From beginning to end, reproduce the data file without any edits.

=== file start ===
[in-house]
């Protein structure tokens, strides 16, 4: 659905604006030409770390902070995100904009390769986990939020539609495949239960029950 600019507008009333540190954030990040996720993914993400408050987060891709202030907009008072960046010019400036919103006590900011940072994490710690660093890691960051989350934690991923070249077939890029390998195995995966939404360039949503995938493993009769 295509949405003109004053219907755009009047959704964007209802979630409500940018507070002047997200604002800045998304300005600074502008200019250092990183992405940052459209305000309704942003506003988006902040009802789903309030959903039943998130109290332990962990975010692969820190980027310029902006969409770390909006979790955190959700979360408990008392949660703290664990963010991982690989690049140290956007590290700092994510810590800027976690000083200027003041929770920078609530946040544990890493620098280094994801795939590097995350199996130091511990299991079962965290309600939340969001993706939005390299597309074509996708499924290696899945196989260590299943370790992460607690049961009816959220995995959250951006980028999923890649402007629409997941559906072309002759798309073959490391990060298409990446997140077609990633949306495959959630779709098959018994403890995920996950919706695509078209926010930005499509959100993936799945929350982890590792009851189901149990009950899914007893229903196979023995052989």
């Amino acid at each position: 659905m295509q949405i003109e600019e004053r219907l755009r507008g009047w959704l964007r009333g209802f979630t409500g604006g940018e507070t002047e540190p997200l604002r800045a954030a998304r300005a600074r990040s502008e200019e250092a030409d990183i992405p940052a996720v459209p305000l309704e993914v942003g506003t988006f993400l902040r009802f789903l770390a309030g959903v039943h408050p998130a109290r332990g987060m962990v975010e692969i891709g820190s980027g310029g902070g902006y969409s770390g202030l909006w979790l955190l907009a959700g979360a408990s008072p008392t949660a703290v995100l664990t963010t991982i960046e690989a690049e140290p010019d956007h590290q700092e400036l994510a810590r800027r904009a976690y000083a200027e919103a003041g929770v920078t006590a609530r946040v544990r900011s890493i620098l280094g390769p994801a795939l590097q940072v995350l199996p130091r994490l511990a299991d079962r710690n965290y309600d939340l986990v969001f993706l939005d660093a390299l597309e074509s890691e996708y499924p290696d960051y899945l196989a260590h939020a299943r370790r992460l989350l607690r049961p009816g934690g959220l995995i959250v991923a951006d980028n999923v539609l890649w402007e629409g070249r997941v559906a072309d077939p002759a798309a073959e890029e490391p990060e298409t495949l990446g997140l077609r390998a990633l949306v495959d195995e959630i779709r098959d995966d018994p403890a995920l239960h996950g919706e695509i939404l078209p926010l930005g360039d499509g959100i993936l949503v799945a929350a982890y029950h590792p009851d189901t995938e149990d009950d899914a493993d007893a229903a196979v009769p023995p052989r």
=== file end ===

[in-house]
């Protein structure tokens, strides 16, 4: 659905604006030409770390902070995100904009390769986990939020539609495949239960029950 600019507008009333540190954030990040996720993914993400408050987060891709202030907009008072960046010019400036919103006590900011940072994490710690660093890691960051989350934690991923070249077939890029390998195995995966939404360039949503995938493993009769 295509949405003109004053219907755009009047959704964007209802979630409500940018507070002047997200604002800045998304300005600074502008200019250092990183992405940052459209305000309704942003506003988006902040009802789903309030959903039943998130109290332990962990975010692969820190980027310029902006969409770390909006979790955190959700979360408990008392949660703290664990963010991982690989690049140290956007590290700092994510810590800027976690000083200027003041929770920078609530946040544990890493620098280094994801795939590097995350199996130091511990299991079962965290309600939340969001993706939005390299597309074509996708499924290696899945196989260590299943370790992460607690049961009816959220995995959250951006980028999923890649402007629409997941559906072309002759798309073959490391990060298409990446997140077609990633949306495959959630779709098959018994403890995920996950919706695509078209926010930005499509959100993936799945929350982890590792009851189901149990009950899914007893229903196979023995052989």
């Amino acid at each position: 659905m295509q949405i003109e600019e004053r219907l755009r507008g009047w959704l964007r009333g209802f979630t409500g604006g940018e507070t002047e540190p997200l604002r800045a954030a998304r300005a600074r990040s502008e200019e250092a030409d990183i992405p940052a996720v459209p305000l309704e993914v942003g506003t988006f993400l902040r009802f789903l770390a309030g959903v039943h408050p998130a109290r332990g987060m962990v975010e692969i891709g820190s980027g310029g902070g902006y969409s770390g202030l909006w979790l955190l907009a959700g979360a408990s008072p008392t949660a703290v995100l664990t963010t991982i960046e690989a690049e140290p010019d956007h590290q700092e400036l994510a810590r800027r904009a976690y000083a200027e919103a003041g929770v920078t006590a609530r946040v544990r900011s890493i620098l280094g390769p994801a795939l590097q940072v995350l199996p130091r994490l511990a299991d079962r710690n965290y309600d939340l986990v969001f993706l939005d660093a390299l597309e074509s890691e996708y499924p290696d960051y899945l196989a260590h939020a299943r370790r992460l989350l607690r049961p009816g934690g959220l995995i959250v991923a951006d980028n999923v539609l890649w402007e629409g070249r997941v559906a072309d077939p002759a798309a073959e890029e490391p990060e298409t495949l990446g997140l077609r390998a990633l949306v495959d195995e959630i779709r098959d995966d018994p403890a995920l239960h996950g919706e695509i939404l078209p926010l930005g360039d499509g959100i993936l949503v799945a929350a982890y029950h590792p009851d189901t995938e149990d009950d899914a493993d007893a229903a196979v009769p023995p052989r």